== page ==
In the early 1990s, when I started writing about culture, people in the art world were talking about Doug and Mike Starn. Their appearance in the 1987 Whitney Biennial — with creased, ripped and Scotch-taped photographs — had put them on the map.
They were sometimes known as the Starn Twins. This moniker gave them a supernatural-sounding power to my ears, making me think of the line from the old Super Friends cartoon: “Wonder Twin powers, activate!”
The Starns are now 56, and they are no longer wunderkinds. Both have long crinkly hair, 1970s hippie style, that is partly gray, and to all but their closest intimates, they are impossible to tell apart. “Most of the time, people get it wrong, even the people who know us,” says Mike (probably) when I arrive at the their 40,000-square-foot studio, formerly the Tallix foundry, in Beacon, New York.
Growing up in southern New Jersey, the twins started making art together in their teens, and they have embraced the instinct to turn play into work, and vice versa, something that marks the best and most creative artists.
The largest room in their vast, airplane-hangar-like studio is dominated by part of Big Bambú, their signature work, which is composed of a complex series of bamboo poles attached by colorful rock-climbing cords. It’s much bigger than most houses, even McMansions, and it’s hard to apprehend in one glance; your eyes have to adjust to take it all in. It’s not a surprise that these two grew up climbing trees.
The Starns already had behind them a long career as full-time artists, notably in photography and sculpture, when, in 2010, the Metropolitan Museum of Art put Big Bambú on its roof. The response was rapturous and intense, with more than 610,000 visitors crowding in to climb to its upper reaches. Being able to clamber up the sculpture was part of the fun — it represented some kind of apogee of the interactive-art trend. “Since the Met, the Bambú has taken up sixty percent of our time or more,” Doug (probably) tells me. There have been nine larger iterations of the piece, most of which were temporary.
“It was only after we started making it that we found out what a joy it was, and that we were building a wilderness with a group of people who became like family to us.”
The way they talk about this work is unusual — to them, it’s a living organism. “It’s always complete, but it’s never the same,” says Mike. “It’s always growing.” The version in their studio forms, at one end, a huge wave-like shape that seems to be forever cresting. “It’s built as a mass of random interdependence, and once we have the scale we want, it reaches out in the wave,” says Doug.
And like some living things, it has offshoots. “It started to grow furniture like fruit,” says Mike — not something you hear every day. Put another way, they are now making chairs and divans from bamboo, with the same intricately interlocking pieces and colorful cords but also with comfy cushions.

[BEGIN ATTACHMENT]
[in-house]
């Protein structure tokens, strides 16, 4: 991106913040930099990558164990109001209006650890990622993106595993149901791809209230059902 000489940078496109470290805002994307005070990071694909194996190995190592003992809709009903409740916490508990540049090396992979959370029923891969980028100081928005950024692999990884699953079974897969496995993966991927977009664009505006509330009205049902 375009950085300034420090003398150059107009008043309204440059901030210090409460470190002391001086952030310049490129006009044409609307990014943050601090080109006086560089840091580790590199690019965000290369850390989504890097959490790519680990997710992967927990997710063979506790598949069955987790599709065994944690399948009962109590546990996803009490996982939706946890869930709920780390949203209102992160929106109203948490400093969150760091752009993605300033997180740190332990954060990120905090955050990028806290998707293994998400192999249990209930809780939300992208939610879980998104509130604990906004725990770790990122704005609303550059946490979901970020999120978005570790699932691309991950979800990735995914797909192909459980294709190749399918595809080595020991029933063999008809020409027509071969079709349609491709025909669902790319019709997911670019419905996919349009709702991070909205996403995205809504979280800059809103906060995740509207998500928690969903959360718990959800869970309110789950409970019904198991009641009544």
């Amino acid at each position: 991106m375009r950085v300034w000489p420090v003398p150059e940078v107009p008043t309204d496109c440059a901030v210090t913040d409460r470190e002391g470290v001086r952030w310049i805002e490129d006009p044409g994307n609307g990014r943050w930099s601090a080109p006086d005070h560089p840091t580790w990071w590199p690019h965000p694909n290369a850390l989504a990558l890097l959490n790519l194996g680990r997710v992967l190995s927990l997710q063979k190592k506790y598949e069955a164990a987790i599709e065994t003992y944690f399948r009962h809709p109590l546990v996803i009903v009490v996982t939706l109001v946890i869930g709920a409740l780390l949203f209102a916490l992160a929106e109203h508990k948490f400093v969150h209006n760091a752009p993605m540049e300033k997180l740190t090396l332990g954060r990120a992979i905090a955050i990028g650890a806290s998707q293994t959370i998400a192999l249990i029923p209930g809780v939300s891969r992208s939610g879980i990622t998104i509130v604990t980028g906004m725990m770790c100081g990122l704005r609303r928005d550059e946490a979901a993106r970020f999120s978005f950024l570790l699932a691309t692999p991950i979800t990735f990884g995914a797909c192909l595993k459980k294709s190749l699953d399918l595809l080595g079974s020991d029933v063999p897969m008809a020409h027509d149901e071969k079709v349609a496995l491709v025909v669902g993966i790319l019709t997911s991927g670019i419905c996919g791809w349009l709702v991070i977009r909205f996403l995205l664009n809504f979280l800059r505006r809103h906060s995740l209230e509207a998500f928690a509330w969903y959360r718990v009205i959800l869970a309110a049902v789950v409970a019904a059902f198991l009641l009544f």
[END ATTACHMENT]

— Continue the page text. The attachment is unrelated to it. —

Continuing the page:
The Starns are now working on the furniture with veteran dealer Cristina Grajales, and she’ll be showing several pieces at DesignMiami/ this week. A fan-backed chair is particularly striking, with something Southern in its overall outline. But its name — All the Nightmares Came Today — tells you that these pieces are a little pricklier than your average furniture. Grajales will also show a series of photographs of the Starns’ Big Bambú installations around the world, as well as a fragment from one of the iterations.
If there’s something Zen-sounding, or otherwise Eastern philosophical, about their take on Bambú, that’s no accident. “It started out as pure philosophy,” says Mike (who is married to Anne Pasternak, the director of the Brooklyn Museum). But to create the piece, they had to hire expert rock climbers who built it from the inside. A community formed.
“It was only after we started making it that we found out what a joy it was, and that we were building a wilderness with a group of people who became like family to us,” Doug tells me. “That seemed like a beautiful new discovery for us.”
To the Starns, the evolution of their work — which would have been impossible for most people to predict based on their early photography — makes intuitive sense. “We always insisted our photographs were objects,” says Doug. “They’re just two-dimensional sculptures.” In the studio, not far from Big Bambú, are some striking large-format images of leaves that they’ve been working on.
But as is often the case with the Starns’ work, the pictures are not what they appear to be. “No camera is used,” says Mike. “We use a scanner. We take a flat leaf and scan it with light coming through it. And then in Photoshop, we start stripping away the skin, so you are just looking at the veins.”
Their other current project is a portrait series, but it’s uniquely Starnian: Imagine an oversize grid on a wall some 12 feet high. On one side of each square is a piece of a pixelated portrait; on the flip side is an actual classic rock album cover. Each square is magnetized, so you flip them over at will, adding a choose-your-own-adventure element to territory plumbed by everyone from the pointillists to Chuck Close. The image could be mostly face but with the area around the eyes replaced by albums from Supertramp and David Bowie.
“We’re always about making work that’s somehow about people, but we’ve always been too shy to actually photograph them,” says Doug, laughing. “And we thought, ‘Well, let’s change that.’ ”
This new series feels strongly linked to Bambú in that it’s iterative, interactive and changing all the time. Ultimately, that’s not only the means of their work but the great Starn subject, too: Life goes on. As Mike puts it, “The artwork is never finished. You can do anything with it and continue it.”